Expedia Inc. plucked some photography content and possibly an app from its family tree with its acquisition of fellow-Seattle neighbor Trover.

Rich Barton, who founded Expedia out of Microsoft in 1996, was co-founder and non-executive chairman of Trover. Its CEO is his brother-in law, Jason Karas.

Leveraging Seattle-area relationships, Concur Technologies, which is headquartered in nearby Bellevue, Washington, invested $2.5 million in Trover in 2013 and promoted it to business travelers as a way to visually inform their wanderings.

Co-founded by Barton, who was Expedia’s first CEO, Trover specializes in geo-tagging, publishing, and sharing travel photography, and is the pivot that emerged after Barton and other Expedia alums abandoned a trip-planning venture, TravelPost, in January 2011.

Billed as a “the photo app for travelers,” Trover allows users to upload photos of travel destinations and local experiences, and enables them to follow their favorite photographers.

The problem for Trover is that it came along in 2010 just around the time that another little photography app, Instagram, was getting on track to reach a mass market, and Facebook became the go-to place for local and vacation photos, too. While Trover found a passionate community among a small segment of photographers, it could never crack broader consumer consciousness.

Trover’s branches in the Expedia family tree extend to Trover predecessor company  Travelpost in 2010 when the latter secured $9.8 million in funding from Benchmark Capital, Joel Cutler’s General Catalyst Partners, Barton, and others.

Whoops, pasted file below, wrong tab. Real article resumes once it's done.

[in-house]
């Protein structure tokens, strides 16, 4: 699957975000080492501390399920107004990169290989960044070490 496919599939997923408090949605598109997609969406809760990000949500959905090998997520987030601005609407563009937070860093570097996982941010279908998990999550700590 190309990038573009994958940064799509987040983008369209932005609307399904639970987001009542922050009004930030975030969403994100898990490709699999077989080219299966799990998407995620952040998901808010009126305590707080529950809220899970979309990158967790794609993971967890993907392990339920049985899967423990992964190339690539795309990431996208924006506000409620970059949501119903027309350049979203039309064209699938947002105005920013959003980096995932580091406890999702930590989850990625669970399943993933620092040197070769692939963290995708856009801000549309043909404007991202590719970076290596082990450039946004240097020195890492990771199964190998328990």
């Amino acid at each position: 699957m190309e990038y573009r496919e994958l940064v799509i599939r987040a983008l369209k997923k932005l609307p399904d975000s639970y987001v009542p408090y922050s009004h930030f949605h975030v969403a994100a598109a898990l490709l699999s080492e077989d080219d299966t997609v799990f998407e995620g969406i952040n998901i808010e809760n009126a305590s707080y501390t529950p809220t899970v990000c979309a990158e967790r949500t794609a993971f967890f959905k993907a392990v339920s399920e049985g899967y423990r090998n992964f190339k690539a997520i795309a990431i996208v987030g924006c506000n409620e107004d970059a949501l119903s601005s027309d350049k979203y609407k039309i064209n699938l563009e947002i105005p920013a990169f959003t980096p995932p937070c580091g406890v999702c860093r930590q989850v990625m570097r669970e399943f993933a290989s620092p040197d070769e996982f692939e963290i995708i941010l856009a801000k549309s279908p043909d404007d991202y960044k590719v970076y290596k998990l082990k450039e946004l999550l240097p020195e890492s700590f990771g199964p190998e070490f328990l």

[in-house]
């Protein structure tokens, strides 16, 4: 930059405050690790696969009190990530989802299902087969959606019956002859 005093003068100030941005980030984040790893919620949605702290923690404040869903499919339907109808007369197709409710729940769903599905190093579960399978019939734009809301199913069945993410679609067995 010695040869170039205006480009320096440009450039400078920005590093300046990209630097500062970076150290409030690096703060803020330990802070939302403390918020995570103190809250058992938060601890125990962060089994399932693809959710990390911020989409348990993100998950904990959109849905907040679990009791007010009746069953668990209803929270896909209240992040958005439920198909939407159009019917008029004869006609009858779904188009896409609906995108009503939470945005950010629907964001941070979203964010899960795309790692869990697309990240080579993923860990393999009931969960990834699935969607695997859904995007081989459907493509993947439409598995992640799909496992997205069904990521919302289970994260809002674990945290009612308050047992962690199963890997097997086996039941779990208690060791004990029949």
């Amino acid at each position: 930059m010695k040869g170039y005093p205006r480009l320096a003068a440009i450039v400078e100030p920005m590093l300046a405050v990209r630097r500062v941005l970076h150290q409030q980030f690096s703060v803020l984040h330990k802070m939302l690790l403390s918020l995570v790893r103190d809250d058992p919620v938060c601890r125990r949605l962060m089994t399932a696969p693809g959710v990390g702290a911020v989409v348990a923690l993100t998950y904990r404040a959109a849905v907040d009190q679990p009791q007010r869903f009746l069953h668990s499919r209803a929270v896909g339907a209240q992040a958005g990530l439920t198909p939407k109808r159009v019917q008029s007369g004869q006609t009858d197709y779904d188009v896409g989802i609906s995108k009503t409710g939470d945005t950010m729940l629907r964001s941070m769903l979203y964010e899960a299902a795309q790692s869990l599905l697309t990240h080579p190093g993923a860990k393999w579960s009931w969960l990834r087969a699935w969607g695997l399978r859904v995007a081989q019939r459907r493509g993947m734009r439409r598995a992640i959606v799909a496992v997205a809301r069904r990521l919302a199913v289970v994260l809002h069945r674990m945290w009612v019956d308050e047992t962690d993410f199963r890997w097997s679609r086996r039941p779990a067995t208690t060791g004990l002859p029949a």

The then-revived Travelpost — the brand name had been acquired from Kayak — was the dream of Barton and fellow Expedia alums Greg Slyngstad (Expedia executive vice president 2000 to 2002), Simon Breakwell (Expedia president 1999 to 2006) and Sunil Shah (Expedia engineering executive 1997 to 2008).

The Travelpost team pledged to create the next big thing in travel in 2010 and were apparently working on some kind of social travel product but the effort fizzled. Trover, headed by Karas, became the next move in a pared down way and it inherited $2.9 million of the original funding for Travelpost. Trover’s total funding is believed to have been around $5.4 million.

All the Soft Places to Fall

In a blog post yesterday announcing what has to be a soft landing for the company in Expedia-land, Trover states that Expedia and its 450 million visitors can extend Trover’s reach and that its content can help Expedia drill down on travel inspiration.

The companies declined to disclose the terms of the deal and Expedia stated: “At Expedia, it’s fair to say we believe in the power of travel. It can transform people. So an important part of our job is to inspire travelers. One way we do this is by igniting dreams through beautiful pictures of amazing destinations. We are excited to explore the compelling opportunities this partnership presents.”

Even if it is a soft landing for Trover into the Expedia Inc. realm, Trover’s content assets may find a nice fit. As Expedia gets deeper into tours and activities and user-generated content, it can tap into Trover’s photography archives just as TripAdvisor posts traveler photos of hotels, for example.

Trover and Expedia declined to quantify or characterize the deal’s financials.

Expedia’s statement also doesn’t indicate whether continuation of the Trover app is in Expedia’s plans, or whether there are any Trover employees transitioning to Expedia.

Photo Credit: A picture of a beach on Islas del Maíz, Nicaragua by the user named Don't Forget To Move. Expedia acquired the social photo sharing site for an undisclosed sum. Trover